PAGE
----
Slavery Exists Here

When you read the title, your emotions may’ve been something along the lines of, “Wait…slavery was abolished long ago!” And that goes not just for the United States, but for other nations as well.

And yet, I’m writing a blog post to make all of us aware that slavery exists here. It exists in the United States of America.

It does not exist because it’s legal. It exists in spite of the fact that it’s illegal.

One of many scary things about modern-day slavery, at least where I come from (New York City), is that so much of it exists in a shadow, with few people realizing that it even happens. For example, when I walked on large swaths of Roosevelt Avenue in Queens, New York with a friend a few months ago, I saw no signs that it is considered by many to be the epicenter of sex trafficking in New York City. Maybe there were signs I missed—especially embarrassing for me because the first social justice cause I worked to educate people about was human trafficking, back when I was a high school student volunteer for an anti-human trafficking campaign. But regardless of that fact, if even I couldn’t spot some of the signs of the sex trafficking along an infamous corridor for sex trafficking, then many others probably wouldn’t spot the signs, either.

Ultimately, modern-day slavery, in the United States and in many other parts of the world, is a textbook definition of a blind injustice. It is an injustice that we tend to be blind to.

How can we remove that blindness?

The first thing I’d recommend is to do a simple Google (or Bing, or Yahoo) search of human trafficking, sex trafficking, or other form of slavery in your area (whether it be a city, county, township, or state). You might find stories on slavery in your area, and you might even run into stories where you ask yourself why you passed by an area but never realized that slavery went on there.

I would also recommend looking at resources provided by entities like the Polaris Project and the United States Department of Homeland Security. While these resources might not be able to help people catch all of the signs of slavery, sites like these do give some very important signs (and signs that have been used by people before to recognize that someone is being victimized).

Finally, if you suspect that someone you know is being victimized by slavery in the United States, please call the National Human Trafficking Hotline at 1-888-373-7888, or text HELP or INFO to BeFree (233733). If you don’t live in the United States but notice a potential case of slavery, please consult CNN’s Freedom Project to find the appropriate hotline in your home country.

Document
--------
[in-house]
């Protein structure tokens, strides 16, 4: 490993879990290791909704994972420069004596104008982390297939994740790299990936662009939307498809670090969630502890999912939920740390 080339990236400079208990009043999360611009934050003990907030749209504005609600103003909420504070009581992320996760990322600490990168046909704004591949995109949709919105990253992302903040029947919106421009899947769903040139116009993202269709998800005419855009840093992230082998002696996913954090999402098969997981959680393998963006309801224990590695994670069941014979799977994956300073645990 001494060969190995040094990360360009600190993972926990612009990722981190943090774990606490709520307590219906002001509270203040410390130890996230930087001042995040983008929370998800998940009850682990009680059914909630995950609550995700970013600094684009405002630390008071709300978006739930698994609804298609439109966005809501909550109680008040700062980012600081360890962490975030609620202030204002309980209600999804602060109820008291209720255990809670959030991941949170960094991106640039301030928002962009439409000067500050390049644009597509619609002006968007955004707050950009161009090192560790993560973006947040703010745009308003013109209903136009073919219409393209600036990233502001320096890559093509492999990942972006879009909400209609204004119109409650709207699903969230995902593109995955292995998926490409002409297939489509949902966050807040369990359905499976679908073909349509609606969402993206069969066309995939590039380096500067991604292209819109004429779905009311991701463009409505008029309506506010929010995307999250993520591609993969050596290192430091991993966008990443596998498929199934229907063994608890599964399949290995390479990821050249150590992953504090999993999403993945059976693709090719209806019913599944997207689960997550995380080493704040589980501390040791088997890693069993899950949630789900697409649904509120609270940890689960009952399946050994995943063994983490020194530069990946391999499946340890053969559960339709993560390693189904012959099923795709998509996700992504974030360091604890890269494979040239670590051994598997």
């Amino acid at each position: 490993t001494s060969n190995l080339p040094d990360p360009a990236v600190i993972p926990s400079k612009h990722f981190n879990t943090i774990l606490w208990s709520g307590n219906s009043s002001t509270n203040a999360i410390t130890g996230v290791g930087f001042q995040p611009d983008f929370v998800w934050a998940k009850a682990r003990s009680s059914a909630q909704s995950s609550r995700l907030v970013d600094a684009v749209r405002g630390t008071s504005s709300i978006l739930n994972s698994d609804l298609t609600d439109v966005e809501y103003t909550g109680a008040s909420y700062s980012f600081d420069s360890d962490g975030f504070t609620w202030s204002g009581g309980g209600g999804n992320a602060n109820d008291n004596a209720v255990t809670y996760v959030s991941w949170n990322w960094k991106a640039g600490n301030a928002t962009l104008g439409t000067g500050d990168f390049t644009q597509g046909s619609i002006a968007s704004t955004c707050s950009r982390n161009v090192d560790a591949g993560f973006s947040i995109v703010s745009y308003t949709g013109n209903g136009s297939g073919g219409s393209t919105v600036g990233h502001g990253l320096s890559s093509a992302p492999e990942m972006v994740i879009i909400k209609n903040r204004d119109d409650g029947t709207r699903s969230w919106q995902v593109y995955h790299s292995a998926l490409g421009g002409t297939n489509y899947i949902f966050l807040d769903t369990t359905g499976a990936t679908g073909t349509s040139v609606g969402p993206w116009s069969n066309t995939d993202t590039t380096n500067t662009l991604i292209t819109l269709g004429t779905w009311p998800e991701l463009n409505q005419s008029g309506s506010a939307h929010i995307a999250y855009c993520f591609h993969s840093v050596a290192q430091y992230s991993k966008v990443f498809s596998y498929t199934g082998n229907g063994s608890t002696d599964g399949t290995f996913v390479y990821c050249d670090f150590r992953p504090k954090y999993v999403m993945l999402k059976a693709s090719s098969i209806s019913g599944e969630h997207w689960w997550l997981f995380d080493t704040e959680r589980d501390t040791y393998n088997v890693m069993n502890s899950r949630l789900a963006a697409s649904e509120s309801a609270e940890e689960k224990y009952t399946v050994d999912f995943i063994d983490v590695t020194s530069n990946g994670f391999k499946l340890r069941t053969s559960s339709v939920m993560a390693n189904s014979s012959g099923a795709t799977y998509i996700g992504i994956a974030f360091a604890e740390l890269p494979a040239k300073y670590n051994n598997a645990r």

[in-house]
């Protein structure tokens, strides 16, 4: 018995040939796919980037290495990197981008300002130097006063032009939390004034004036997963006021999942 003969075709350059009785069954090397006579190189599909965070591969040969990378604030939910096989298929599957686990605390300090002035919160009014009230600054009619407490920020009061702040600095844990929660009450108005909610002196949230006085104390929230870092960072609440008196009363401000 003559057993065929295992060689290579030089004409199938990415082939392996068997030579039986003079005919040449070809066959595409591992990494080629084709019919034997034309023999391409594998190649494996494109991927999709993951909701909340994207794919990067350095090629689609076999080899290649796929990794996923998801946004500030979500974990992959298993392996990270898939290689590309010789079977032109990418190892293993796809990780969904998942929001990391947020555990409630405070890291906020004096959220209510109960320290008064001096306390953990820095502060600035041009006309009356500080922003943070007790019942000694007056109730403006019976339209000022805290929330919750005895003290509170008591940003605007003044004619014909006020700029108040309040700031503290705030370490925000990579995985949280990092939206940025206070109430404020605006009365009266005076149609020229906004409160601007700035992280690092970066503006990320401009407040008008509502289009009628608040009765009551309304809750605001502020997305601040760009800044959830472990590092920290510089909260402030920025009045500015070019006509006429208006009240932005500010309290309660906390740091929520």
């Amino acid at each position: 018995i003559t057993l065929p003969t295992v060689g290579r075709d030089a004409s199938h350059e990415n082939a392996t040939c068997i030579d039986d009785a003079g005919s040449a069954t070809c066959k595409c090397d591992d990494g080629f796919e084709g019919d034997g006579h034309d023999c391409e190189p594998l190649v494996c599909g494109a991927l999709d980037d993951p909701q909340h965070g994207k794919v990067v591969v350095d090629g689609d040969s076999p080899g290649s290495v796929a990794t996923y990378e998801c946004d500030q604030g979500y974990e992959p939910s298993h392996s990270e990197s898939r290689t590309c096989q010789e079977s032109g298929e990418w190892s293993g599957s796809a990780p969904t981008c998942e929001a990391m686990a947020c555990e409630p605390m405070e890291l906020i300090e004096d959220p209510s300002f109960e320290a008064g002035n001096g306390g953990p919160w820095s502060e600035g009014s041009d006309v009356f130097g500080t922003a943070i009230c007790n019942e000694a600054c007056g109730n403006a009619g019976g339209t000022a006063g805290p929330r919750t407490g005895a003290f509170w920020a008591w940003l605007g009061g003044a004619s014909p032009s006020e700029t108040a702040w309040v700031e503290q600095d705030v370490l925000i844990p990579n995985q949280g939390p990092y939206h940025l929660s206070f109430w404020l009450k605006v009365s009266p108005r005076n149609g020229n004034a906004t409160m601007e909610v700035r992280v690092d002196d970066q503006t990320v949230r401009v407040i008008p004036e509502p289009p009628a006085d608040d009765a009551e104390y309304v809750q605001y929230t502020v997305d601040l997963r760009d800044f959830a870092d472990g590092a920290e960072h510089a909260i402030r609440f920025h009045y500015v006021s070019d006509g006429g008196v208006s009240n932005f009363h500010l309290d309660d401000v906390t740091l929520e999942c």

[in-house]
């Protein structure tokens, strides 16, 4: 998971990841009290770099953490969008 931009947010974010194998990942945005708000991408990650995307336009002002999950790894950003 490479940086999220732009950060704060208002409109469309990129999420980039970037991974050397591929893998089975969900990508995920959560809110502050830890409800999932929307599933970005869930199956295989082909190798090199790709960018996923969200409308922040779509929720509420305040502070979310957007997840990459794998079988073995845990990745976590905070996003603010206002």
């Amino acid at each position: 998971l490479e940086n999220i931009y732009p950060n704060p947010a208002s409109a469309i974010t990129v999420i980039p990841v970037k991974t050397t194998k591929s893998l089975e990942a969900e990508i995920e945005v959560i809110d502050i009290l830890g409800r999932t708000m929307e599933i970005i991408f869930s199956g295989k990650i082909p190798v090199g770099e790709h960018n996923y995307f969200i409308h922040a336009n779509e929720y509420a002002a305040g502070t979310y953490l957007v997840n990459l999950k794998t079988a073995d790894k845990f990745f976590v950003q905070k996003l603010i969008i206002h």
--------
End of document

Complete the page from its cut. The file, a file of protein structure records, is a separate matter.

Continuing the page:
Nobody may be able to singlehandedly deal with, let alone end, modern-day slavery. But all of us can and should take the step of making ourselves aware that such a thing exists, that there are ways of recognizing when this is happening, and that there are ways of dealing with these types of situations.

Author’s Note: If any of the national numbers are either not included on CNN’s list or are different from CNN’s list, please let me know about the appropriate number in the comments section below. This is the most recent list I can find, but numbers do change.

11 Replies to “Slavery Exists Here”

      1. I just watched the video. I apologize for taking several days to respond, as I usually pride myself on responding to most comments within hours.

        While the slavery the professor was talking about is not slavery in our own country, the slavery still has an impact on our country. Remember that it is we, the consumers, who end up eating chocolate produced by slavery (Hershey, Nestle, and Mars) and shoes produced in sweatshops (Nike).

        At some point I will need to write on here about slavery and how it relates to what we consume, quite honestly.

        Liked by 1 person

  1. This is a topic I need to do more research on, but I’ve found some governments choose to overlook human trafficking as it benefits their income via drug trafficking. I don’t know about the United States, other than it does happen. Somehow it’s a taboo topic that gets swept under the rug!

    Liked by 2 people

    1. Hmmm…so that I didn’t know about (that some countries choose to overlook this as it benefits them). As for the U.S., I’m not sure if we necessarily choose to overlook it, but I do think that we’re maybe embarrassed to admit that it exists within our nation.

      Liked by 1 person

      1. Yes, I’ve watched several documentaries that show some undercover ongoings. Yea, I’m not so sure the U.S. is into that, but definitely turning a blind eye!


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